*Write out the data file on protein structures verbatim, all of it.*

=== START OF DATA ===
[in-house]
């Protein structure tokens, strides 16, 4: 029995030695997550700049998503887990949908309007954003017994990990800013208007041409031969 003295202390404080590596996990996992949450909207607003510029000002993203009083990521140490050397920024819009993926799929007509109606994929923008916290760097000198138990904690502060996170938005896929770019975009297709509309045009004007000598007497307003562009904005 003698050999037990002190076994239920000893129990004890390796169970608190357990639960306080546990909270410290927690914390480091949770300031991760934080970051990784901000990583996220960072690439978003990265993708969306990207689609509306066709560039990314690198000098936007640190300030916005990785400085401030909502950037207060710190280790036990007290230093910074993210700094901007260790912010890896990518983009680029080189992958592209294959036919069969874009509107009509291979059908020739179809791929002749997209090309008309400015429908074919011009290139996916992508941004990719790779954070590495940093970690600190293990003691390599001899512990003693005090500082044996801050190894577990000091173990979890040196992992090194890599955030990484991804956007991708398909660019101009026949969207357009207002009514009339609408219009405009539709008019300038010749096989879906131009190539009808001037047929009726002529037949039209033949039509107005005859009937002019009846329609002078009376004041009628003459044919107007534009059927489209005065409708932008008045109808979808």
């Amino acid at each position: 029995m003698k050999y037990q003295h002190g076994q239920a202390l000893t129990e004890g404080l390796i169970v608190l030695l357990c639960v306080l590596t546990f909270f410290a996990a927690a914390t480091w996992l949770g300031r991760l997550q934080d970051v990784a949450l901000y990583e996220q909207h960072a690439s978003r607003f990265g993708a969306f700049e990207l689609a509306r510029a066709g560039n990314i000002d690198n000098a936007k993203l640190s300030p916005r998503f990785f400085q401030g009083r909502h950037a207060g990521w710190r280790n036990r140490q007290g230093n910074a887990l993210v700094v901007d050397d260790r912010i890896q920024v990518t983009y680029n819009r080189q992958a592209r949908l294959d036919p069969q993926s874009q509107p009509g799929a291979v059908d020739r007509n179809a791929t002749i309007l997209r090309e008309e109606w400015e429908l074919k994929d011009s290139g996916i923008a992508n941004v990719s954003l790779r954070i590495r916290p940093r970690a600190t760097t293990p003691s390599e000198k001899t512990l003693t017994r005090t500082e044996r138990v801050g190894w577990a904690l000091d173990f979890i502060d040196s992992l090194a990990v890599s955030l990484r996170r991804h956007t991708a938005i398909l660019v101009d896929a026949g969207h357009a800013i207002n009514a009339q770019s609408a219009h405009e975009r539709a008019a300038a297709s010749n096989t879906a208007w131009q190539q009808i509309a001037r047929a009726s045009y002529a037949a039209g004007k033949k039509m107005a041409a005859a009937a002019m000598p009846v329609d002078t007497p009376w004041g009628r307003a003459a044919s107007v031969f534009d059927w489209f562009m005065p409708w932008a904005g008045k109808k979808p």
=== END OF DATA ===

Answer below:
[in-house]
């Protein structure tokens, strides 16, 4: 029995030695997550700049998503887990949908309007954003017994990990800013208007041409031969 003295202390404080590596996990996992949450909207607003510029000002993203009083990521140490050397920024819009993926799929007509109606994929923008916290760097000198138990904690502060996170938005896929770019975009297709509309045009004007000598007497307003562009904005 003698050999037990002190076994239920000893129990004890390796169970608190357990639960306080546990909270410290927690914390480091949770300031991760934080970051990784901000990583996220960072690439978003990265993708969306990207689609509306066709560039990314690198000098936007640190300030916005990785400085401030909502950037207060710190280790036990007290230093910074993210700094901007260790912010890896990518983009680029080189992958592209294959036919069969874009509107009509291979059908020739179809791929002749997209090309008309400015429908074919011009290139996916992508941004990719790779954070590495940093970690600190293990003691390599001899512990003693005090500082044996801050190894577990000091173990979890040196992992090194890599955030990484991804956007991708398909660019101009026949969207357009207002009514009339609408219009405009539709008019300038010749096989879906131009190539009808001037047929009726002529037949039209033949039509107005005859009937002019009846329609002078009376004041009628003459044919107007534009059927489209005065409708932008008045109808979808």
């Amino acid at each position: 029995m003698k050999y037990q003295h002190g076994q239920a202390l000893t129990e004890g404080l390796i169970v608190l030695l357990c639960v306080l590596t546990f909270f410290a996990a927690a914390t480091w996992l949770g300031r991760l997550q934080d970051v990784a949450l901000y990583e996220q909207h960072a690439s978003r607003f990265g993708a969306f700049e990207l689609a509306r510029a066709g560039n990314i000002d690198n000098a936007k993203l640190s300030p916005r998503f990785f400085q401030g009083r909502h950037a207060g990521w710190r280790n036990r140490q007290g230093n910074a887990l993210v700094v901007d050397d260790r912010i890896q920024v990518t983009y680029n819009r080189q992958a592209r949908l294959d036919p069969q993926s874009q509107p009509g799929a291979v059908d020739r007509n179809a791929t002749i309007l997209r090309e008309e109606w400015e429908l074919k994929d011009s290139g996916i923008a992508n941004v990719s954003l790779r954070i590495r916290p940093r970690a600190t760097t293990p003691s390599e000198k001899t512990l003693t017994r005090t500082e044996r138990v801050g190894w577990a904690l000091d173990f979890i502060d040196s992992l090194a990990v890599s955030l990484r996170r991804h956007t991708a938005i398909l660019v101009d896929a026949g969207h357009a800013i207002n009514a009339q770019s609408a219009h405009e975009r539709a008019a300038a297709s010749n096989t879906a208007w131009q190539q009808i509309a001037r047929a009726s045009y002529a037949a039209g004007k033949k039509m107005a041409a005859a009937a002019m000598p009846v329609d002078t007497p009376w004041g009628r307003a003459a044919s107007v031969f534009d059927w489209f562009m005065p409708w932008a904005g008045k109808k979808p």